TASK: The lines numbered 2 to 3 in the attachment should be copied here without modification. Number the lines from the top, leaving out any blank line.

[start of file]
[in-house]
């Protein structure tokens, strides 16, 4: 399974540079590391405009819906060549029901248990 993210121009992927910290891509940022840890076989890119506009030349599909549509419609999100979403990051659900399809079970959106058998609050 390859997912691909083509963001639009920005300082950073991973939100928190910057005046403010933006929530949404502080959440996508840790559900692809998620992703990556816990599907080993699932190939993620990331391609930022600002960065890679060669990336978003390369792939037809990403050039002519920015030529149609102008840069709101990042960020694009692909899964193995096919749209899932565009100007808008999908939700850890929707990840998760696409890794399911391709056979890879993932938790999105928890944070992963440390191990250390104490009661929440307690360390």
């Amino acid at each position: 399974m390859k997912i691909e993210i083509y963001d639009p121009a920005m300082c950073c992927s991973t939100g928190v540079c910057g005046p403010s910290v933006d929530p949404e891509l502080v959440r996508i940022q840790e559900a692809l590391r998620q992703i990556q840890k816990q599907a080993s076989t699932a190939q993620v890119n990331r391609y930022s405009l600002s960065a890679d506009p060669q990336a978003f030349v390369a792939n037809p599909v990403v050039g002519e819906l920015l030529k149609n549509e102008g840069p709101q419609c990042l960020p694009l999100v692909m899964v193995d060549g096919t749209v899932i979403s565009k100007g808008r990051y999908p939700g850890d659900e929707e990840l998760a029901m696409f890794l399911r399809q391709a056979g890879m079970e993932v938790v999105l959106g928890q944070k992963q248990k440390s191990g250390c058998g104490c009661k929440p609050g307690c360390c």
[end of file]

């Protein structure tokens, strides 16, 4: 399974540079590391405009819906060549029901248990 993210121009992927910290891509940022840890076989890119506009030349599909549509419609999100979403990051659900399809079970959106058998609050 390859997912691909083509963001639009920005300082950073991973939100928190910057005046403010933006929530949404502080959440996508840790559900692809998620992703990556816990599907080993699932190939993620990331391609930022600002960065890679060669990336978003390369792939037809990403050039002519920015030529149609102008840069709101990042960020694009692909899964193995096919749209899932565009100007808008999908939700850890929707990840998760696409890794399911391709056979890879993932938790999105928890944070992963440390191990250390104490009661929440307690360390």
């Amino acid at each position: 399974m390859k997912i691909e993210i083509y963001d639009p121009a920005m300082c950073c992927s991973t939100g928190v540079c910057g005046p403010s910290v933006d929530p949404e891509l502080v959440r996508i940022q840790e559900a692809l590391r998620q992703i990556q840890k816990q599907a080993s076989t699932a190939q993620v890119n990331r391609y930022s405009l600002s960065a890679d506009p060669q990336a978003f030349v390369a792939n037809p599909v990403v050039g002519e819906l920015l030529k149609n549509e102008g840069p709101q419609c990042l960020p694009l999100v692909m899964v193995d060549g096919t749209v899932i979403s565009k100007g808008r990051y999908p939700g850890d659900e929707e990840l998760a029901m696409f890794l399911r399809q391709a056979g890879m079970e993932v938790v999105l959106g928890q944070k992963q248990k440390s191990g250390c058998g104490c009661k929440p609050g307690c360390c």